The Green Living Guy

December 19, 2011 (Brooklyn, NY) – Project Shellter has succeeded in designing 3D-printed shells that hermit crabs can call home. Launched in October as a collaboration between MakerBot Industries and TeamTeamUSA, Project Shellter aims to alleviate the housing shortage faced by hermit crabs. In recent weeks, two hermit crabs in the “crabitat” at Shellter West in Los Angeles have adopted plastic shells that were created on a MakerBot Thing-O-Matic 3D printer.

Hermit crabs don’t make their own shells; they scavenge their homes. As the natural shell supply is decreasing, hermit crabs have been forced to stick their butts into bottles or shotgun shells to find shelter. With Project Shellter’s breakthrough, this no longer has to be the sad reality.

MakerBot Industries, the creator of the Thing-O-Matic 3D printer, and TeamTeamUSA, an art and technology collective, joined forces for this crowd-sourced science experiment. MakerBot, along with members of their community have been furiously creating designs for shells to be printed on the Thing-O-Matic and placed in the crabitat to test as potential homes.

The Project Shellter team began by testing printed shells of all colors, sizes, and materials to learn what the crabs preferred. Both shell adoptions have been in shells modeled on that of the Oxystele sinensis sea snail, printed in ABS plastic, which is the standard material used by MakerBot to print objects.

Shell designs from the MakerBot community have also been posted on, and tagged with “SHELLTER.” Thingiverse is MakerBot’s online community where users can post digital designs and collaborate on open source hardware.

Cameras have been set up for constant viewing of both crabitats. To watch the crabs live visit Project Shellter’s YouTube page (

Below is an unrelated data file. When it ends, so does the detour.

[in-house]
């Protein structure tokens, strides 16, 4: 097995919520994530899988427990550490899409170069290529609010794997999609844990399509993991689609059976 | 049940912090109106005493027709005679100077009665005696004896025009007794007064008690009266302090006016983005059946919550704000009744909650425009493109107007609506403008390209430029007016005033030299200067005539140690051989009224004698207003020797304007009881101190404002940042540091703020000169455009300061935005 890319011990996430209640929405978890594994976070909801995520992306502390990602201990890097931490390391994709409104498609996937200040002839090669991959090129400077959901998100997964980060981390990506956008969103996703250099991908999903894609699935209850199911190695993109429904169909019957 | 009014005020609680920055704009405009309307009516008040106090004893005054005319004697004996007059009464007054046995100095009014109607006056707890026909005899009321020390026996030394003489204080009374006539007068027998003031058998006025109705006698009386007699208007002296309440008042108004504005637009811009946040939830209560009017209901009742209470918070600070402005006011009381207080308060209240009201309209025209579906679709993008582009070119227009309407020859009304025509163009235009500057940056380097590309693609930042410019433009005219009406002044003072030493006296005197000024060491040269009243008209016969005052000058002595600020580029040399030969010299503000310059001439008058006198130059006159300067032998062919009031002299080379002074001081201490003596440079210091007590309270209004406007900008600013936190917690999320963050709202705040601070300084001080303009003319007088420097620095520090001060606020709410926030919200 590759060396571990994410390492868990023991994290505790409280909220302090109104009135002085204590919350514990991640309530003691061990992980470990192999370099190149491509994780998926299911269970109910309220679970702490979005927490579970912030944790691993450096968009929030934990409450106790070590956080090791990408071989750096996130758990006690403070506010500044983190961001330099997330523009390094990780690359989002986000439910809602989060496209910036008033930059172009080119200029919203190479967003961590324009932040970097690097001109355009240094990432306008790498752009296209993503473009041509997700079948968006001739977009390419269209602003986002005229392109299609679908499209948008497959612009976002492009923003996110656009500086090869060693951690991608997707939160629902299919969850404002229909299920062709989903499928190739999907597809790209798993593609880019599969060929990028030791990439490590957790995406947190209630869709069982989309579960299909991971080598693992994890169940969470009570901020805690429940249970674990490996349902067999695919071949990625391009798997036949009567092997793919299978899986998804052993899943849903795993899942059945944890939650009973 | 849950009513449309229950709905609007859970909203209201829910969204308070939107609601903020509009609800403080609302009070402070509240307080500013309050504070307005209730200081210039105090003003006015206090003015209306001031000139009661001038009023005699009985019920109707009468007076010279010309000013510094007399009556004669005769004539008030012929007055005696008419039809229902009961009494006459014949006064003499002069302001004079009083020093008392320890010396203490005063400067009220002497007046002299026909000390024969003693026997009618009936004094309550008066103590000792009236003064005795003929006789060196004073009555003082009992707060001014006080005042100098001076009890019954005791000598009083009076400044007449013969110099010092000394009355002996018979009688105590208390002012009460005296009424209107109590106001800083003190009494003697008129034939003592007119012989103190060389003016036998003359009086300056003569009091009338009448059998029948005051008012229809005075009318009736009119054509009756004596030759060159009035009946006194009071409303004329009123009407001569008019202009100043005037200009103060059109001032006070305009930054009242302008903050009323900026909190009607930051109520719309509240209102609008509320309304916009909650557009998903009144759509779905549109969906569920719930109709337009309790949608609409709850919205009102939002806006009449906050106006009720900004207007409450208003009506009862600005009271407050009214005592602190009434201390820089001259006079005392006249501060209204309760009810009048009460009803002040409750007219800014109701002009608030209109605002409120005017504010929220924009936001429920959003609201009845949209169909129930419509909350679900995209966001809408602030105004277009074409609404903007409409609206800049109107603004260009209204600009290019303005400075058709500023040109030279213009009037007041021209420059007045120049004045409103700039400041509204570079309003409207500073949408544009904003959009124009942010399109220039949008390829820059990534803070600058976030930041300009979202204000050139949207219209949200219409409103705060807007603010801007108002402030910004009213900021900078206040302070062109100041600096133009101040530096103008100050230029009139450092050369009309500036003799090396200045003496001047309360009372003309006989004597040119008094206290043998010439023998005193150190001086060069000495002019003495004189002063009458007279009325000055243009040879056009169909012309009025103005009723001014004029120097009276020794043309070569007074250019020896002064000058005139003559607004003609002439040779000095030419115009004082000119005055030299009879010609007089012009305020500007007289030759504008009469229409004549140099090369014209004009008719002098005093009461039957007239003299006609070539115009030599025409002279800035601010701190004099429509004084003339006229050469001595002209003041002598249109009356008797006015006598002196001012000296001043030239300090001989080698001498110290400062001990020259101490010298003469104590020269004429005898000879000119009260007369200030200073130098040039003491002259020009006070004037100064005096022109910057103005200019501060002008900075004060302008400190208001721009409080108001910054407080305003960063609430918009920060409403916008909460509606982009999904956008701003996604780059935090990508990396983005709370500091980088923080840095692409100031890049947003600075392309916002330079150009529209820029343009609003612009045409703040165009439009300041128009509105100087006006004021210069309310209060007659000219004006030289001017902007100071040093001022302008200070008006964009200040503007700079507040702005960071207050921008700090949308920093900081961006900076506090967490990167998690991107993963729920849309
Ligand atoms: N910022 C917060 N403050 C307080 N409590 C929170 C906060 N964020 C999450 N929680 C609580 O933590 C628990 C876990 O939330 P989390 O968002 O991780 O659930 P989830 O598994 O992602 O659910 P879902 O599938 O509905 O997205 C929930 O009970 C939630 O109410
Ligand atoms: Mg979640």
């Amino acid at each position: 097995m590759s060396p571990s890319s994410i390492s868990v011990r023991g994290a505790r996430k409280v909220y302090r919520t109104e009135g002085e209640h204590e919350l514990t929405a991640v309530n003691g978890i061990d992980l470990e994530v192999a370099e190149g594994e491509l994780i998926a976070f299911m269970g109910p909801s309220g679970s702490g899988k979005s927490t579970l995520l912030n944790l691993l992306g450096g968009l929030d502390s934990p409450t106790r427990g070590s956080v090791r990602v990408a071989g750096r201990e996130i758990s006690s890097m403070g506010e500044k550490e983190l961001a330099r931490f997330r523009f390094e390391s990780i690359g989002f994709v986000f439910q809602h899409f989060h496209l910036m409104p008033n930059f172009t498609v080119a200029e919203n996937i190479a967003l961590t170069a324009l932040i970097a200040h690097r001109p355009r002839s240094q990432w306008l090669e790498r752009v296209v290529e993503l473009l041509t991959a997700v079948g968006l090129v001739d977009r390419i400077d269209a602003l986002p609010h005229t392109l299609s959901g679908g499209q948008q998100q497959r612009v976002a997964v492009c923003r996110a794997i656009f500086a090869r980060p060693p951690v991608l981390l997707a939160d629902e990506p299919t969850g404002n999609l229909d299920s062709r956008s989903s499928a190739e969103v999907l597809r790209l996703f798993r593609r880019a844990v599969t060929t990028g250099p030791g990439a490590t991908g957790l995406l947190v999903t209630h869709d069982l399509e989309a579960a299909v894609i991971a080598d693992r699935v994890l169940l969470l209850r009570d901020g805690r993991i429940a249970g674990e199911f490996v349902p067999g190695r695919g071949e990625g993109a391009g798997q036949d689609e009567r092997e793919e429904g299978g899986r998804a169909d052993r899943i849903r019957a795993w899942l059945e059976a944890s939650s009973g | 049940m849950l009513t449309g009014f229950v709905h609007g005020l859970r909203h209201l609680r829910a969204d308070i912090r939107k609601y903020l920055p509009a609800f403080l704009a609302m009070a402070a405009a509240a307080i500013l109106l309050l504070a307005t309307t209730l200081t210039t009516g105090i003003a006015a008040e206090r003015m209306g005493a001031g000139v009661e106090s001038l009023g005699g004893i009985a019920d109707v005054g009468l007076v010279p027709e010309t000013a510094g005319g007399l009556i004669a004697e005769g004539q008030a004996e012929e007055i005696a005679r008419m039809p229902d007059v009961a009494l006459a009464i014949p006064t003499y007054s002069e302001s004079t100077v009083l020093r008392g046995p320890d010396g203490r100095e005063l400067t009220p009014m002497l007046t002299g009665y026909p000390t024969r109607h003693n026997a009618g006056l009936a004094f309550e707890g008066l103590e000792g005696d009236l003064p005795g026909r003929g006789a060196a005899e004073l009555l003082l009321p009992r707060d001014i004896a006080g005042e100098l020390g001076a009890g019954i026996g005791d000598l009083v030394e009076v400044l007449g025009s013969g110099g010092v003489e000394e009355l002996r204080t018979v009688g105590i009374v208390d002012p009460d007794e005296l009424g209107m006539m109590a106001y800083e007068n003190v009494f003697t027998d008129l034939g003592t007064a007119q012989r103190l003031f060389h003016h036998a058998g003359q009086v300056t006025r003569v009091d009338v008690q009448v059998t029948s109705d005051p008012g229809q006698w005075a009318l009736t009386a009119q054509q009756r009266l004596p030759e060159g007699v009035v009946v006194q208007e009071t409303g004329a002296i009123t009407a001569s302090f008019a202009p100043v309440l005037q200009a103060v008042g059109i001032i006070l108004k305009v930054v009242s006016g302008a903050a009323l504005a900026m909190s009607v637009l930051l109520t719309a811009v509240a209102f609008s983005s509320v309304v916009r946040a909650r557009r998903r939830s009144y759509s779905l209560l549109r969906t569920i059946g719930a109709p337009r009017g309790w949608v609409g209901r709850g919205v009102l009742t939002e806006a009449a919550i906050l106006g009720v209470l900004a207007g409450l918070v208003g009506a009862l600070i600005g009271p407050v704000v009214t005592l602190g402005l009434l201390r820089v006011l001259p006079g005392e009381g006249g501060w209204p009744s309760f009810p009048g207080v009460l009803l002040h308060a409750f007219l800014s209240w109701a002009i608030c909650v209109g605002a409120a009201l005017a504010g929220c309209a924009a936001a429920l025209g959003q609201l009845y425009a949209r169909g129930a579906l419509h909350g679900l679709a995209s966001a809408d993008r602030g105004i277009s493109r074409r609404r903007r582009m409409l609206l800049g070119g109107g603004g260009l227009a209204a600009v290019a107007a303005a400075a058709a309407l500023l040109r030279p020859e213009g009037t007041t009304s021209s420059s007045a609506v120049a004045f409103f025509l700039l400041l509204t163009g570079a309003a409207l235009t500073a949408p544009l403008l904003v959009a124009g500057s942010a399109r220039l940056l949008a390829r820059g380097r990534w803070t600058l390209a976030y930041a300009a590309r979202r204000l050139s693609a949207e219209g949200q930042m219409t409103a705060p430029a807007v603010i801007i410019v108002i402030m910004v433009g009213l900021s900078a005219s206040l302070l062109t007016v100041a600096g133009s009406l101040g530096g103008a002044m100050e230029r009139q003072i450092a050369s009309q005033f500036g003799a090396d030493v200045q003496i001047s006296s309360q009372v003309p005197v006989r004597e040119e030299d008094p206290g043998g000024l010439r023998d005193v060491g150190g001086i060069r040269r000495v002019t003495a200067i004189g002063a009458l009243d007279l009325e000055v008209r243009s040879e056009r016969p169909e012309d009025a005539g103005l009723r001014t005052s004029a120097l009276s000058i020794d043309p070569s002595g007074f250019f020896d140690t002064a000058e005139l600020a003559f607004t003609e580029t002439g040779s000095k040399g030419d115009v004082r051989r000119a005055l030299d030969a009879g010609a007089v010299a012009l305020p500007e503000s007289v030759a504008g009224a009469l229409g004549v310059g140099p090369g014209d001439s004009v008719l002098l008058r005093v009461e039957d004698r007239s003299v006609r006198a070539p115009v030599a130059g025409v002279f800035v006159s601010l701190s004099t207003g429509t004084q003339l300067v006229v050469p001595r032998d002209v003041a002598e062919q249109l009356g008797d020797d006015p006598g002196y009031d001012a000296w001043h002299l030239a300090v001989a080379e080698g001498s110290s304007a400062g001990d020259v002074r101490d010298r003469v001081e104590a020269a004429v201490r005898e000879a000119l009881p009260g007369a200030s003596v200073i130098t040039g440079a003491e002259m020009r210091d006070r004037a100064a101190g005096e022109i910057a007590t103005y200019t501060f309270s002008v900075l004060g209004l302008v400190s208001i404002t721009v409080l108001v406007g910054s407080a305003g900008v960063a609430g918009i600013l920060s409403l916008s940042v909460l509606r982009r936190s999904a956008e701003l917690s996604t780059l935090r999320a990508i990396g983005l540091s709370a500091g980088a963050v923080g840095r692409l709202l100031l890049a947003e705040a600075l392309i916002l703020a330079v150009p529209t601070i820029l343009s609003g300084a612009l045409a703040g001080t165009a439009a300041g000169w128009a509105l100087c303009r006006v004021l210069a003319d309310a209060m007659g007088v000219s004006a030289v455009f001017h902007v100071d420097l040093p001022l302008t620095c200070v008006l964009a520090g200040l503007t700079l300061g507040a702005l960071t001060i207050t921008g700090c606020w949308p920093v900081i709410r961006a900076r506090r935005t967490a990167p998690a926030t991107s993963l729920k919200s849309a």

MakerBot Industries is a company founded in January 2009 by Bre Pettis, Adam Mayer, and Zach Smith producing an open source 3D printer to democratize manufacturing. You order it, build it, and you have a machine that can make you almost anything!

The MakerBot works like a robotic hot glue gun: ABS (the same plastic used to make Lego) or biodegradable PLA thermoplastic goes into the MakerBot as filament and is heated to a controlled temperature. The melted plastic is then pushed through the nozzle in a thin stream, building an object layer by layer.

MakerBot Industries was named one of the top 20 startups in NYC, and has been featured in The New York Times, Wired, Engadget, The Colbert Report, Make: Magazine, The Wall Street Journal, IEEE Spectrum, CNN, The Financial Times, NPR, The Economist, and others.


TeamTeamUSA is an art & technology collaboration initiative founded by artist, technologist, amateur scientist, and inventor Miles Lightwood as a creative outlet for his combined passions. Mr. Lightwood is a graduate of Otis College of Art and Design, employed as a staff software engineer at Disney Interactive Media Group, and holds one patent with several more pending.

TeamTeamUSA’s projects have included ironic product design, re-interpretations of iconic branding and the most recent investigations into 3-D printing. TeamTeamUSA’s mantra “Go!”, illustrates a commitment to enthusiastic exploration of technological innovations as applied to art and design.

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